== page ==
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Re: Did pterosaurs feed by skimming?
"Could pterosaurs in general or certain genera used their feet to hold
As Jim has already stated, this trick has been played up lots in films
(yer One Million Years B.C.s, Jurassic Park IIIs etc.) but doesn't
really have much basis in reality. The grasping ability of pterosaur
feet, to my knowledge, is still understudied, but a cursory glance at
their pedal morphology suggests their ability to grasp things,
raptor-style, was limited. Unlike raptorial birds, pterosaur phalanges
lack the developed flexor tubules we would expect in an animal with a
sturdy pedal grip, and their foot bones are generally slender anyway,
implying they weren't used in any apprehensive fashion. However, this is
not to say that some pterosaurs don't have well-developed pedal claws:
UV light on Pterodactylus and tapejarid material from the Solnhofen and
Crato limestones show that some pterosaurs had enormous, recurved claws
on their feet. They are relatively slender despite their length though,
so any pterosaur trying to grab struggling prey with claws like these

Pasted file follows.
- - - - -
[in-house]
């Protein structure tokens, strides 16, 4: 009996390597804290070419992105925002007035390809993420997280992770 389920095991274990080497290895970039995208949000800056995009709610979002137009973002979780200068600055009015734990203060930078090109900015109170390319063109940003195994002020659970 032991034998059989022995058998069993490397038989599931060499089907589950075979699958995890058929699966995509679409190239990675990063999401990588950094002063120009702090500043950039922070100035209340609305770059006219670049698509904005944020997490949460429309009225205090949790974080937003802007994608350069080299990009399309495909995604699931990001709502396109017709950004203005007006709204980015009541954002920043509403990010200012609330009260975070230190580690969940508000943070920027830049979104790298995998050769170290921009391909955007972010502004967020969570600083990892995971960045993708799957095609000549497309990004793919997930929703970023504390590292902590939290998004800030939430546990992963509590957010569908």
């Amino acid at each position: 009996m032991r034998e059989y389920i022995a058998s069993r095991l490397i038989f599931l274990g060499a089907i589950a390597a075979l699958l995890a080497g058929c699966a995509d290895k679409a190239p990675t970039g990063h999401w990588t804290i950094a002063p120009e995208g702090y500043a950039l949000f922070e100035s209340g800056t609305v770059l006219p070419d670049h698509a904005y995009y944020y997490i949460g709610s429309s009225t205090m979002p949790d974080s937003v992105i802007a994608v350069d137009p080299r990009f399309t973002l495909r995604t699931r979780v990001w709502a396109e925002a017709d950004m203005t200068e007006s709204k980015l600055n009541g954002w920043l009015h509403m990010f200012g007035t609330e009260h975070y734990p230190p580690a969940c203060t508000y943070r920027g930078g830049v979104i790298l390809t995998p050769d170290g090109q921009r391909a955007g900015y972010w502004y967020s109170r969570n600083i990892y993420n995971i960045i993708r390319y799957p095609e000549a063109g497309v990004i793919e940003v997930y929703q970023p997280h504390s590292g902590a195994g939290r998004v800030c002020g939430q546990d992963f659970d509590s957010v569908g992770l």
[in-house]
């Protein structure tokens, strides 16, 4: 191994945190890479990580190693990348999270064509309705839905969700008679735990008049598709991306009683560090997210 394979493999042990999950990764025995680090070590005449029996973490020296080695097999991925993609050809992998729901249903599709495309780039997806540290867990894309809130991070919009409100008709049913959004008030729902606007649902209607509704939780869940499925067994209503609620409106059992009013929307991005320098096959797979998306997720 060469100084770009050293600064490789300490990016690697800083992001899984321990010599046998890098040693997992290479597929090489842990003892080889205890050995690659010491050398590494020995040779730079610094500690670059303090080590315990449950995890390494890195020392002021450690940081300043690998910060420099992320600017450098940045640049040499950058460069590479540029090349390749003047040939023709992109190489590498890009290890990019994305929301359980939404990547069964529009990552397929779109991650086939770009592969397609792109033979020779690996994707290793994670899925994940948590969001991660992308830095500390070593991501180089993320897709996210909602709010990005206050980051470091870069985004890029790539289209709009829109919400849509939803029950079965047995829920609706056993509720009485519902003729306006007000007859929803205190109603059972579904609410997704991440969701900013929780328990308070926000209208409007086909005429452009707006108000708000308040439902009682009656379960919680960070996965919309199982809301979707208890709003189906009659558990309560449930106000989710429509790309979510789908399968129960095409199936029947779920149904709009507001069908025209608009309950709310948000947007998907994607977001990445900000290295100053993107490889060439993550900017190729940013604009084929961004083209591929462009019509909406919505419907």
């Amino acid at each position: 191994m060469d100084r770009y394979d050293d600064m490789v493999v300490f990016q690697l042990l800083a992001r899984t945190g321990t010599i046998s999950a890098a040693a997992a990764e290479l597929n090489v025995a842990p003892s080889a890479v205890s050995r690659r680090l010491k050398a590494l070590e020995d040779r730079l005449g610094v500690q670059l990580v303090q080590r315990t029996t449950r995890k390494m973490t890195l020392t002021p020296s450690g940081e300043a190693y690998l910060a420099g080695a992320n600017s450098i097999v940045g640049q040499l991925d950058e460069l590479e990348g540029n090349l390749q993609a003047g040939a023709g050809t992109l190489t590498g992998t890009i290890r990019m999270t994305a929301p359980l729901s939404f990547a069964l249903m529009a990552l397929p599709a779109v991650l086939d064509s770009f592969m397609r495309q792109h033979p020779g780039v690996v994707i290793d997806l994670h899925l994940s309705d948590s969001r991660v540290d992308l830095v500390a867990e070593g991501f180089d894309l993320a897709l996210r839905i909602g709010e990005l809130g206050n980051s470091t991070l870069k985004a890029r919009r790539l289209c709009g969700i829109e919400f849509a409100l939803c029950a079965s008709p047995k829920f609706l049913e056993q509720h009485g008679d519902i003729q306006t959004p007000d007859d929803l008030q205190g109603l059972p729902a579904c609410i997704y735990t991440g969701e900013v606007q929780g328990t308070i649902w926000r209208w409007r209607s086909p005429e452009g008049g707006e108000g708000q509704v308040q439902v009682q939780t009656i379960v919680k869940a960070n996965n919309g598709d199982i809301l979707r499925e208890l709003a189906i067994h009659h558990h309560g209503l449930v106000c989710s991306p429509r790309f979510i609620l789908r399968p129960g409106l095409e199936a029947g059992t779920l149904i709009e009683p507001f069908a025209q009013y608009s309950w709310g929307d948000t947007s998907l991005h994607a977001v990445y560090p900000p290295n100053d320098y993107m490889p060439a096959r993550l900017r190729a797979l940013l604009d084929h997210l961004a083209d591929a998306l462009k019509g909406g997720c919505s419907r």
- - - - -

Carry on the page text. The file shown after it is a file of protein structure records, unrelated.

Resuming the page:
might've done more damage to itself than it would to its prey.
One more word on this: if, like me, you're a broad-wing proponent, you
might find it hard to imagine a pterosaur employing pedal apprehension
of aerial prey at least without compromising the wing membrane, an
action unlikely to increase the chance of prey acquisition at best. I
suppose you could still drop, hawk-style, onto an unbearably cute
Mesozoic bunny analogue, but then the points above come into play.
So, apologies to Ray Harryhausen and Racquel Welch, but that's a firm
'no' to the super-grip-pterosaur-feet-of-death hypothesis, then.
Palaeobiology Research Group
School of Earth and Environmental Sciences
University of Portsmouth
Tel: (44)2392 842418
>>> Brandon Pilcher <firstname.lastname@example.org> 25/07/2007 21:45 >>>
>Mark, Your paper begs the question, if, say, Pteranodon did not
>then how did it feed? It seems to me that there are very few
I have always imagined pterosaurs as swooping down to capture snakes,
lizards, birds, mammals, or the like in their beaks---the "birds of
the Mesozoic, if you will.
Speaking of birds of prey, has anyone studied the grabbing ability of
pterosaur feet? Could pterosaurs in general or certain genera used
feet to hold struggling animals?
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